Also, the S&P 500 Index (SPX) finished well off of session lows yesterday, and the Nasdaq (COMP) even rose into the green in the last half hour before flagging at the finish line. Information Technology shares fell just 0.26% Monday. That’s not necessarily something you go out and throw a party over, but it does reinforce the fact that tech stocks continue to perform better than many other sectors and have beaten the major indices over the last few weeks.

Sector Snapshots: Semis, Cloud, Retail, and Homebuilders

Semiconductor shares Micron Technologies Inc. (NASDAQ: MU), Intel Corporation (NASDAQ: INTC), and Nvidia Corporation (NASDAQ: NVDA) all rallied nicely Monday after South Korea reported that exports rose 10% in the first 20 days of March. The export growth was driven partly by demand for teleconferencing technology and components, Reuters reported. Demand from cloud computing firms have boosted sales of server chips for South Korea.

Cloud computing demand might also point toward strength in that segment for major cloud firms like Amazon.com, Inc. (NASDAQ: AMZN), Microsoft, Inc. (NASDAQ: MSFT), and IBM (NYSE: IBM). Their earnings over the next month or two could shed more light.

Some cruise line stocks got a lift yesterday, but homebuilders and retailers continued to be roughed up. Kohl’s Corporation (NYSE: KSS) and Macy’s Inc. (NYSE: M) both fell double digits, as the virus situation continues to take a toll on the brick-and-mortar stores. Retail was already struggling in a big way last year, and this is the last thing they needed. 

As for homebuilders, Lennar Corporation (NYSE: LEN) was one of the stocks that got ripped down on Monday. Last Friday’s existing home sales were the best since 2007, and mortgage rates are extremely low. But homebuilding companies face their own set of challenges in this environment. For instance, who can they get permits from if there’s no one working at government agencies or even if the agencies open but face logistical jams? Permits and other paperwork needed for new homes could be something that slide down the list of local government priorities when there’s an epidemic raging.


CHART OF THE DAY: SILVER LINING: While falling 25% in a month never looks good on the charts, the Information Technology sector (IXT—candlestick) has done that but still easily outpaced teh S&P 500 Index (SPX—purple line). Strength in the semiconductors gave tech some support on Monday after South Korea announced growth in chip exports. Data source: S&P Dow Jones Indices. Image source: The thinkorswim® platform from TD Ameritrade. For illustrative purposes only. Past performance does not guarantee future results.

Dismembered: In 2019 and through early 2020, the “Trillion Dollar Club”—U.S. companies with a market cap above $1 trillion—was the place to be. As of Monday afternoon, Microsoft (MSFT) might be asking, "Hey, where did everybody go?" At its height, the club included four members (five if you look globally and include oil giant Saudi Aramco, which recently initiated a small public float but remains mostly private). Apple Inc. (NASDAQ: AAPL) was the first to cross the threshold in August 2018, and MSFT joined the club in April, 2019 (though at the time AAPL's market cap had slipped below 12 digits—it rejoined and retook the lead in September 2019). At the market's height in early 2020, Alphabet Inc. (NASDAQ: GOOGL) (NASDAQ: GOOG) and Amazon (AMZN) were also members. At this point in the selloff, MSFT is still above $1 trillion, and AAPL is on the cusp at $980 billion. GOOGL has fallen the furthest away to $724 billion, but AMZN is holding firm in the $930 billion range, as quarantined and "sheltered-in-place" consumers flock to e-commerce for staples as well as discretionary purchases.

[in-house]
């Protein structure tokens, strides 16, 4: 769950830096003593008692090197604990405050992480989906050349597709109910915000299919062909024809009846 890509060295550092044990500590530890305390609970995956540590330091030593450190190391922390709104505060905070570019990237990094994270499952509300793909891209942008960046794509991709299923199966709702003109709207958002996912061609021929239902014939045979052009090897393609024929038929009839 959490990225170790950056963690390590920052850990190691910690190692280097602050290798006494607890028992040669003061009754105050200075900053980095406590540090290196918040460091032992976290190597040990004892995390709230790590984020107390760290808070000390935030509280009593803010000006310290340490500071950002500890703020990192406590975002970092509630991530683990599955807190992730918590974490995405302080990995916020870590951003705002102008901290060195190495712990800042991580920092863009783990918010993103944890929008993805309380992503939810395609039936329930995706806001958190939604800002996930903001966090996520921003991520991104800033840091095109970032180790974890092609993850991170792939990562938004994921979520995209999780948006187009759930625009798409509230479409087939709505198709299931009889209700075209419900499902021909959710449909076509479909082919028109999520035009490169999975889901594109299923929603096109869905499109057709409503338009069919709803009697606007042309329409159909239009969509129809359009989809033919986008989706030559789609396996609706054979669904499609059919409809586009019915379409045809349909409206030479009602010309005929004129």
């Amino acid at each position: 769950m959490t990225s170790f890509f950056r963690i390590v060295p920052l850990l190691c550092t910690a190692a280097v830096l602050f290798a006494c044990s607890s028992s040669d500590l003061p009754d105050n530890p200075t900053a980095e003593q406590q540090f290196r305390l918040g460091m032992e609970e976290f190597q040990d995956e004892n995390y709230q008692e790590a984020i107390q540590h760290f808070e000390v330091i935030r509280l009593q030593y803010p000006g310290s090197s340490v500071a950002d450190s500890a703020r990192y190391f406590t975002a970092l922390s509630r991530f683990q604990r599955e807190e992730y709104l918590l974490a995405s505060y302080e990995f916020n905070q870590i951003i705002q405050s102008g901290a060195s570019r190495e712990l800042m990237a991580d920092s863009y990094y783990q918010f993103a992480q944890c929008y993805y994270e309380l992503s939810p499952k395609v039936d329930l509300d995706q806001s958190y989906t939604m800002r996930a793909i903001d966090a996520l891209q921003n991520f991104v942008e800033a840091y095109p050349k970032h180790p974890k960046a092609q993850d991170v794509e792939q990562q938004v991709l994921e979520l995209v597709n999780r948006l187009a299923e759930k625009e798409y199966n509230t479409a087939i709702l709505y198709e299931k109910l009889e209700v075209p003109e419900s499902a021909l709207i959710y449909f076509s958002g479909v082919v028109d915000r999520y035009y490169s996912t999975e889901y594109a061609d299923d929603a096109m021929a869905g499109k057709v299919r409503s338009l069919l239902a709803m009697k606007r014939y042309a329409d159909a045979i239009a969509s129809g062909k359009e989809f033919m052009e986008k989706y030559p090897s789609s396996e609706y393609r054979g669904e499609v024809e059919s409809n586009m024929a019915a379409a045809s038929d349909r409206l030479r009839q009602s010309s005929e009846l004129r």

Seeking Clues from Earnings:  There’s no way to know when and where the ultimate bottom might be. The 12-month forward price-to-earnings (P/E) for the SPX has fallen below 15 from highs near 20 a bit over a month ago, according to research firm CFRA. Now, it happens that a P/E of 14 (about where we are now, according to some analyst estimates) was around the low recorded in the depths of the Q4 2018 downturn. However, no one says earnings expectations, already down significantly, can’t fall further. If E falls more, so could P.

In one scenario outlined by CFRA, full-year 2020 S&P 500 earnings per share would post no growth in 2020. If that happened and the market assigned a “14” multiple, it would put the SPX slightly below 2300, a 32% drop from the peak. That would imply the market has basically priced things in at current levels. In another CFRA scenario, where earnings fall slightly from a year ago and the P/E slides to 13, it could mean an ultimate loss of nearly 40% for the SPX and a low reading below 2100. So, there’s more downside potential even from where we are now if earnings estimates start to erode.

Could Earnings Season Provide More Steadiness? All this is conjecture, but it does provide a little perspective. One thing to keep in mind is that the stock market is a forward indicator. It’s likely to start recovering long before the economy does. Another thing to remember is that we’re in a period where there just isn’t much for investors to hang their hats on as far as earnings expectations. Only when companies start delivering guidance in April and May can we get official word on where executives think earnings will go.

At that point, if earnings projections don’t look as bad as the market seems to be pricing in now, maybe there will be a reassessment. Right now, people are doing what they often do at times like these: Assuming the worst.